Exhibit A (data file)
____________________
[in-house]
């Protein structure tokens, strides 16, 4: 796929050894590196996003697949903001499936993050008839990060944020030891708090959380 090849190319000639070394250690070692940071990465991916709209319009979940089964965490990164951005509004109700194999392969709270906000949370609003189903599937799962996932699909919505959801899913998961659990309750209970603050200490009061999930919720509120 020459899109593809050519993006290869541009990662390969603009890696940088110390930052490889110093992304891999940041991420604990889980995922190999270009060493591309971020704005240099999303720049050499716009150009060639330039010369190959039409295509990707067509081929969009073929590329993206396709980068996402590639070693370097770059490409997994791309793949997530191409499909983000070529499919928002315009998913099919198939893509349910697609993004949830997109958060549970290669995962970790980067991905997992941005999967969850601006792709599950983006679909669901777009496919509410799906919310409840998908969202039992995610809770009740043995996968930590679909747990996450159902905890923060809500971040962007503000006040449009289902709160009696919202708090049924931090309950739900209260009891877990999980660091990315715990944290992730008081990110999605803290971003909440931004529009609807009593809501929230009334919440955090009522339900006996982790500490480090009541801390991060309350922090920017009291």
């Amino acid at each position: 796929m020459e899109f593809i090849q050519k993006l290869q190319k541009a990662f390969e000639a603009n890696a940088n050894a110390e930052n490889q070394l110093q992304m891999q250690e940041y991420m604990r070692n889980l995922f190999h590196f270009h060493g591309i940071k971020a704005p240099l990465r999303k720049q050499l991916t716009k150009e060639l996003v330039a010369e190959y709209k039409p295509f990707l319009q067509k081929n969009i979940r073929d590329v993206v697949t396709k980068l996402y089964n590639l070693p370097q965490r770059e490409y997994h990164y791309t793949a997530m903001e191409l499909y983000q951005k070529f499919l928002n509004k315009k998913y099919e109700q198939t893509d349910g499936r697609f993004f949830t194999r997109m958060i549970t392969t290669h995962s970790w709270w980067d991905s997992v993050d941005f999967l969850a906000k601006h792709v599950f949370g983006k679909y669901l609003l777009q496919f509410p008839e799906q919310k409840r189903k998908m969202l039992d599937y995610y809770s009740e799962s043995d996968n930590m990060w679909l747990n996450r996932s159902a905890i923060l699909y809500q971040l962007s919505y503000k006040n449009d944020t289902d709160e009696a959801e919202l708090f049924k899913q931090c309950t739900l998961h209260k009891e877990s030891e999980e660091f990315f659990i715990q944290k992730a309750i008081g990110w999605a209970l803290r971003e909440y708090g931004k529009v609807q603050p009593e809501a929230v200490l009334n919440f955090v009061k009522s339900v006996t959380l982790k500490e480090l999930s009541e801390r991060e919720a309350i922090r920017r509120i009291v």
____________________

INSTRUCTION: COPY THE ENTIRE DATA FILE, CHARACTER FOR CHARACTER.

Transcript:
[in-house]
């Protein structure tokens, strides 16, 4: 796929050894590196996003697949903001499936993050008839990060944020030891708090959380 090849190319000639070394250690070692940071990465991916709209319009979940089964965490990164951005509004109700194999392969709270906000949370609003189903599937799962996932699909919505959801899913998961659990309750209970603050200490009061999930919720509120 020459899109593809050519993006290869541009990662390969603009890696940088110390930052490889110093992304891999940041991420604990889980995922190999270009060493591309971020704005240099999303720049050499716009150009060639330039010369190959039409295509990707067509081929969009073929590329993206396709980068996402590639070693370097770059490409997994791309793949997530191409499909983000070529499919928002315009998913099919198939893509349910697609993004949830997109958060549970290669995962970790980067991905997992941005999967969850601006792709599950983006679909669901777009496919509410799906919310409840998908969202039992995610809770009740043995996968930590679909747990996450159902905890923060809500971040962007503000006040449009289902709160009696919202708090049924931090309950739900209260009891877990999980660091990315715990944290992730008081990110999605803290971003909440931004529009609807009593809501929230009334919440955090009522339900006996982790500490480090009541801390991060309350922090920017009291």
């Amino acid at each position: 796929m020459e899109f593809i090849q050519k993006l290869q190319k541009a990662f390969e000639a603009n890696a940088n050894a110390e930052n490889q070394l110093q992304m891999q250690e940041y991420m604990r070692n889980l995922f190999h590196f270009h060493g591309i940071k971020a704005p240099l990465r999303k720049q050499l991916t716009k150009e060639l996003v330039a010369e190959y709209k039409p295509f990707l319009q067509k081929n969009i979940r073929d590329v993206v697949t396709k980068l996402y089964n590639l070693p370097q965490r770059e490409y997994h990164y791309t793949a997530m903001e191409l499909y983000q951005k070529f499919l928002n509004k315009k998913y099919e109700q198939t893509d349910g499936r697609f993004f949830t194999r997109m958060i549970t392969t290669h995962s970790w709270w980067d991905s997992v993050d941005f999967l969850a906000k601006h792709v599950f949370g983006k679909y669901l609003l777009q496919f509410p008839e799906q919310k409840r189903k998908m969202l039992d599937y995610y809770s009740e799962s043995d996968n930590m990060w679909l747990n996450r996932s159902a905890i923060l699909y809500q971040l962007s919505y503000k006040n449009d944020t289902d709160e009696a959801e919202l708090f049924k899913q931090c309950t739900l998961h209260k009891e877990s030891e999980e660091f990315f659990i715990q944290k992730a309750i008081g990110w999605a209970l803290r971003e909440y708090g931004k529009v609807q603050p009593e809501a929230v200490l009334n919440f955090v009061k009522s339900v006996t959380l982790k500490e480090l999930s009541e801390r991060e919720a309350i922090r920017r509120i009291v």